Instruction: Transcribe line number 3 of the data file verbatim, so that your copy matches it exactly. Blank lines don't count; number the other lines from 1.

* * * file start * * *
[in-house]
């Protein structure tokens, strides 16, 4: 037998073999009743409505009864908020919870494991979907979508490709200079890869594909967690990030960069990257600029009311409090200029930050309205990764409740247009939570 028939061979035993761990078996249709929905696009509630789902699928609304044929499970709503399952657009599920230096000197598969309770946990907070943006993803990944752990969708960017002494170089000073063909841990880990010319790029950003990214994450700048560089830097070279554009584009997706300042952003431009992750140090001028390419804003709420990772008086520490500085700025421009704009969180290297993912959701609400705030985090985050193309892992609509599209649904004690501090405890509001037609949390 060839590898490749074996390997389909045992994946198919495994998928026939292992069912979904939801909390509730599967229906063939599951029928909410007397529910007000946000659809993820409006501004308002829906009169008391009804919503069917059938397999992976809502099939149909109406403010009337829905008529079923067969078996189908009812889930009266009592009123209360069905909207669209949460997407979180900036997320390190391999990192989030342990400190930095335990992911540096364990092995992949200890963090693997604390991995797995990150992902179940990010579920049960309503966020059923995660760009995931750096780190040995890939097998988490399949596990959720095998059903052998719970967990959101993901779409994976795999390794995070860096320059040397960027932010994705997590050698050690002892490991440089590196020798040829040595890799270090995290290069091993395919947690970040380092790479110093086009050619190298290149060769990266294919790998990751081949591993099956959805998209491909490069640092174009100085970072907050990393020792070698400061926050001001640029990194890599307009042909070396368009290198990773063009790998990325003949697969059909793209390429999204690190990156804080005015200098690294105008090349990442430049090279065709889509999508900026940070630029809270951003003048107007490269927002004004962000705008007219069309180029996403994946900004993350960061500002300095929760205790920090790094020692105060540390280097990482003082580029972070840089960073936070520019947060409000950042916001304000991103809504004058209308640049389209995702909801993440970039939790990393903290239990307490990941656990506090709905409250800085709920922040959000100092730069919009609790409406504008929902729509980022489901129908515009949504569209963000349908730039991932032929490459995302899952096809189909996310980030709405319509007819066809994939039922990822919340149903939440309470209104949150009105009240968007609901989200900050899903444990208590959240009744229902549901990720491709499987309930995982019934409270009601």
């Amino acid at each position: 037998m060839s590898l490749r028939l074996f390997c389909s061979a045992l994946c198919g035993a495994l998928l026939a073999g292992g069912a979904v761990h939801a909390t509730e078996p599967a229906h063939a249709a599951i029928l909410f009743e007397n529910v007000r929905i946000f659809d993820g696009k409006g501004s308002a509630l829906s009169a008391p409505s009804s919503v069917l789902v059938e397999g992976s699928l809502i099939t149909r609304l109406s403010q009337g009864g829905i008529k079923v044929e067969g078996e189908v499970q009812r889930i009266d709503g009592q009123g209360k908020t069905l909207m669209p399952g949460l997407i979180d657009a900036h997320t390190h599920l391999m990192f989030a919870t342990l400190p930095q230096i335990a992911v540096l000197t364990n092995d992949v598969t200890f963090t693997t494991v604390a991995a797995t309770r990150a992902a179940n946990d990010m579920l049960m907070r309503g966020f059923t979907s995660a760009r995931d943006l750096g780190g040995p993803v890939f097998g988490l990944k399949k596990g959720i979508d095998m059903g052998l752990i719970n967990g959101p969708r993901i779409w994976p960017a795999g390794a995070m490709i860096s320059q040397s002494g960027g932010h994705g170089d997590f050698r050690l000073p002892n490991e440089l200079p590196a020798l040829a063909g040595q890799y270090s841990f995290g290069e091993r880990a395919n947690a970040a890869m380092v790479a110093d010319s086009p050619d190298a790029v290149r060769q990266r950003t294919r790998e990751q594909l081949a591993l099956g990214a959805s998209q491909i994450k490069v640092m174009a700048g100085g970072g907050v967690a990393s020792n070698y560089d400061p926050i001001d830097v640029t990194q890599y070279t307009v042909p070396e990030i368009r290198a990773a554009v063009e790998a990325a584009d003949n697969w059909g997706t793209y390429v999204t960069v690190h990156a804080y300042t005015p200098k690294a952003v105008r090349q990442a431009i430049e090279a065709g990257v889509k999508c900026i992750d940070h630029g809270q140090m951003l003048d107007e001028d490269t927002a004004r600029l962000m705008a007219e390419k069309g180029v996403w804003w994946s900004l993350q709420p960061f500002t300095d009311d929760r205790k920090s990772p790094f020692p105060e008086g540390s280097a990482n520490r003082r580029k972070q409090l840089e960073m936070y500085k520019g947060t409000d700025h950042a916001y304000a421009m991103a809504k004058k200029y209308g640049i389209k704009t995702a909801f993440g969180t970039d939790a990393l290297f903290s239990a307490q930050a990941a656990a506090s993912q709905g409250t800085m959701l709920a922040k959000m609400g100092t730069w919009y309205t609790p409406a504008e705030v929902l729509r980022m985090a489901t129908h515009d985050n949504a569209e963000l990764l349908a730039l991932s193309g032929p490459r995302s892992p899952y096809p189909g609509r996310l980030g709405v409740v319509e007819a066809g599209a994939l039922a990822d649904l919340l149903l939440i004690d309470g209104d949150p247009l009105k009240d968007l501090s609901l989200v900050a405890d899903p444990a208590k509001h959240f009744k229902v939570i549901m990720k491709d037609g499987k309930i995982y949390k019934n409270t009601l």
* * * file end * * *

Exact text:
């Amino acid at each position: 037998m060839s590898l490749r028939l074996f390997c389909s061979a045992l994946c198919g035993a495994l998928l026939a073999g292992g069912a979904v761990h939801a909390t509730e078996p599967a229906h063939a249709a599951i029928l909410f009743e007397n529910v007000r929905i946000f659809d993820g696009k409006g501004s308002a509630l829906s009169a008391p409505s009804s919503v069917l789902v059938e397999g992976s699928l809502i099939t149909r609304l109406s403010q009337g009864g829905i008529k079923v044929e067969g078996e189908v499970q009812r889930i009266d709503g009592q009123g209360k908020t069905l909207m669209p399952g949460l997407i979180d657009a900036h997320t390190h599920l391999m990192f989030a919870t342990l400190p930095q230096i335990a992911v540096l000197t364990n092995d992949v598969t200890f963090t693997t494991v604390a991995a797995t309770r990150a992902a179940n946990d990010m579920l049960m907070r309503g966020f059923t979907s995660a760009r995931d943006l750096g780190g040995p993803v890939f097998g988490l990944k399949k596990g959720i979508d095998m059903g052998l752990i719970n967990g959101p969708r993901i779409w994976p960017a795999g390794a995070m490709i860096s320059q040397s002494g960027g932010h994705g170089d997590f050698r050690l000073p002892n490991e440089l200079p590196a020798l040829a063909g040595q890799y270090s841990f995290g290069e091993r880990a395919n947690a970040a890869m380092v790479a110093d010319s086009p050619d190298a790029v290149r060769q990266r950003t294919r790998e990751q594909l081949a591993l099956g990214a959805s998209q491909i994450k490069v640092m174009a700048g100085g970072g907050v967690a990393s020792n070698y560089d400061p926050i001001d830097v640029t990194q890599y070279t307009v042909p070396e990030i368009r290198a990773a554009v063009e790998a990325a584009d003949n697969w059909g997706t793209y390429v999204t960069v690190h990156a804080y300042t005015p200098k690294a952003v105008r090349q990442a431009i430049e090279a065709g990257v889509k999508c900026i992750d940070h630029g809270q140090m951003l003048d107007e001028d490269t927002a004004r600029l962000m705008a007219e390419k069309g180029v996403w804003w994946s900004l993350q709420p960061f500002t300095d009311d929760r205790k920090s990772p790094f020692p105060e008086g540390s280097a990482n520490r003082r580029k972070q409090l840089e960073m936070y500085k520019g947060t409000d700025h950042a916001y304000a421009m991103a809504k004058k200029y209308g640049i389209k704009t995702a909801f993440g969180t970039d939790a990393l290297f903290s239990a307490q930050a990941a656990a506090s993912q709905g409250t800085m959701l709920a922040k959000m609400g100092t730069w919009y309205t609790p409406a504008e705030v929902l729509r980022m985090a489901t129908h515009d985050n949504a569209e963000l990764l349908a730039l991932s193309g032929p490459r995302s892992p899952y096809p189909g609509r996310l980030g709405v409740v319509e007819a066809g599209a994939l039922a990822d649904l919340l149903l939440i004690d309470g209104d949150p247009l009105k009240d968007l501090s609901l989200v900050a405890d899903p444990a208590k509001h959240f009744k229902v939570i549901m990720k491709d037609g499987k309930i995982y949390k019934n409270t009601l």